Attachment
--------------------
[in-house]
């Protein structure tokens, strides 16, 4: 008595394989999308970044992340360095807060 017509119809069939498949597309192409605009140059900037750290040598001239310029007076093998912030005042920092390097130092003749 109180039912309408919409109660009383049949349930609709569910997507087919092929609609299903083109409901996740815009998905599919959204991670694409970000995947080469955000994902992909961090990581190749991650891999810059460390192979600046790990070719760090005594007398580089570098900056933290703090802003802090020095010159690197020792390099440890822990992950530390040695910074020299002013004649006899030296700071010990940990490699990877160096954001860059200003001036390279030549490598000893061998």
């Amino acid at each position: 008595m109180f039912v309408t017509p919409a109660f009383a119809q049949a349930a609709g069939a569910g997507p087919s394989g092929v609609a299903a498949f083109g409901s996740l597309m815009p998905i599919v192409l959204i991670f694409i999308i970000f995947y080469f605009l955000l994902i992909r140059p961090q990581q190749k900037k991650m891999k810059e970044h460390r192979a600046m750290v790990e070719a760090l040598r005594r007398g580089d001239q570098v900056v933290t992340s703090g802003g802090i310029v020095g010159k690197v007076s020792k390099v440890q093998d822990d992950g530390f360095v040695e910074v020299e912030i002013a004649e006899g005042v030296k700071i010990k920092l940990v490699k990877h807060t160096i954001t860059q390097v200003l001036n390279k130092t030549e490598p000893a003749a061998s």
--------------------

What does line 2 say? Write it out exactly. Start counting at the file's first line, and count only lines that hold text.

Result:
């Protein structure tokens, strides 16, 4: 008595394989999308970044992340360095807060 017509119809069939498949597309192409605009140059900037750290040598001239310029007076093998912030005042920092390097130092003749 109180039912309408919409109660009383049949349930609709569910997507087919092929609609299903083109409901996740815009998905599919959204991670694409970000995947080469955000994902992909961090990581190749991650891999810059460390192979600046790990070719760090005594007398580089570098900056933290703090802003802090020095010159690197020792390099440890822990992950530390040695910074020299002013004649006899030296700071010990940990490699990877160096954001860059200003001036390279030549490598000893061998």